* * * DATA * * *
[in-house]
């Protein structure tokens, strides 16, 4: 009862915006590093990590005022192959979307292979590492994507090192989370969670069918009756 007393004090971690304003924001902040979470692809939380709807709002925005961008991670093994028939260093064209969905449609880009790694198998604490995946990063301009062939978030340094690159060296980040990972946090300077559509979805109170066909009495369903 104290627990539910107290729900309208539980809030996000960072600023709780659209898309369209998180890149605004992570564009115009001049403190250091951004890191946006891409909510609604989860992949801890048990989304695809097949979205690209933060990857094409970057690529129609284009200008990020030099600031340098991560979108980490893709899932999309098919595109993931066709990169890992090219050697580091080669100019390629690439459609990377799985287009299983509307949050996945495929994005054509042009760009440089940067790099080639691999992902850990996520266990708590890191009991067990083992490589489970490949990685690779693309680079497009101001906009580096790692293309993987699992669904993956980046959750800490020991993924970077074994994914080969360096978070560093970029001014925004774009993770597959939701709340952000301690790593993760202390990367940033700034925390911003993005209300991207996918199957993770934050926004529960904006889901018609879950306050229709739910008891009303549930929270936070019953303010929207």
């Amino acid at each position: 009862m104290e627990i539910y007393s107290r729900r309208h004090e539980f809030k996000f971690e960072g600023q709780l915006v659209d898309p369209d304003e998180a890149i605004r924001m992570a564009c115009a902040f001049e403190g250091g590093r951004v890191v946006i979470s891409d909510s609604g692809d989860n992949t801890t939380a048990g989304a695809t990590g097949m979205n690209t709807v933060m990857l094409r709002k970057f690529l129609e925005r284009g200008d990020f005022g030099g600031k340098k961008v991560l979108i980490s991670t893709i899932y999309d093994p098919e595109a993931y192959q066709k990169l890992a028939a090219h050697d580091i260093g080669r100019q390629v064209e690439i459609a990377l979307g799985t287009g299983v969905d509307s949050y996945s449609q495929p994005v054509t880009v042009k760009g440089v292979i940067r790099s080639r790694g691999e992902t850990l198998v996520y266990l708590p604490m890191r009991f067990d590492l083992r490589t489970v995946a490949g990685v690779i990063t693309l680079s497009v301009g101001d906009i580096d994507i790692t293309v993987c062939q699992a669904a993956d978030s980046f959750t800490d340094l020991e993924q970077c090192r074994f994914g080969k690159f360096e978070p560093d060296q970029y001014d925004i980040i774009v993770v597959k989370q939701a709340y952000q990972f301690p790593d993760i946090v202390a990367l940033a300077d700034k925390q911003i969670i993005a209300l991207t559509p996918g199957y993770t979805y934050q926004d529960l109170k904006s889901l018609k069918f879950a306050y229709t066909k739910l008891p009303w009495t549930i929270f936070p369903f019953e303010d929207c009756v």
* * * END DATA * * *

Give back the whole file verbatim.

[in-house]
């Protein structure tokens, strides 16, 4: 009862915006590093990590005022192959979307292979590492994507090192989370969670069918009756 007393004090971690304003924001902040979470692809939380709807709002925005961008991670093994028939260093064209969905449609880009790694198998604490995946990063301009062939978030340094690159060296980040990972946090300077559509979805109170066909009495369903 104290627990539910107290729900309208539980809030996000960072600023709780659209898309369209998180890149605004992570564009115009001049403190250091951004890191946006891409909510609604989860992949801890048990989304695809097949979205690209933060990857094409970057690529129609284009200008990020030099600031340098991560979108980490893709899932999309098919595109993931066709990169890992090219050697580091080669100019390629690439459609990377799985287009299983509307949050996945495929994005054509042009760009440089940067790099080639691999992902850990996520266990708590890191009991067990083992490589489970490949990685690779693309680079497009101001906009580096790692293309993987699992669904993956980046959750800490020991993924970077074994994914080969360096978070560093970029001014925004774009993770597959939701709340952000301690790593993760202390990367940033700034925390911003993005209300991207996918199957993770934050926004529960904006889901018609879950306050229709739910008891009303549930929270936070019953303010929207």
């Amino acid at each position: 009862m104290e627990i539910y007393s107290r729900r309208h004090e539980f809030k996000f971690e960072g600023q709780l915006v659209d898309p369209d304003e998180a890149i605004r924001m992570a564009c115009a902040f001049e403190g250091g590093r951004v890191v946006i979470s891409d909510s609604g692809d989860n992949t801890t939380a048990g989304a695809t990590g097949m979205n690209t709807v933060m990857l094409r709002k970057f690529l129609e925005r284009g200008d990020f005022g030099g600031k340098k961008v991560l979108i980490s991670t893709i899932y999309d093994p098919e595109a993931y192959q066709k990169l890992a028939a090219h050697d580091i260093g080669r100019q390629v064209e690439i459609a990377l979307g799985t287009g299983v969905d509307s949050y996945s449609q495929p994005v054509t880009v042009k760009g440089v292979i940067r790099s080639r790694g691999e992902t850990l198998v996520y266990l708590p604490m890191r009991f067990d590492l083992r490589t489970v995946a490949g990685v690779i990063t693309l680079s497009v301009g101001d906009i580096d994507i790692t293309v993987c062939q699992a669904a993956d978030s980046f959750t800490d340094l020991e993924q970077c090192r074994f994914g080969k690159f360096e978070p560093d060296q970029y001014d925004i980040i774009v993770v597959k989370q939701a709340y952000q990972f301690p790593d993760i946090v202390a990367l940033a300077d700034k925390q911003i969670i993005a209300l991207t559509p996918g199957y993770t979805y934050q926004d529960l109170k904006s889901l018609k069918f879950a306050y229709t066909k739910l008891p009303w009495t549930i929270f936070p369903f019953e303010d929207c009756v």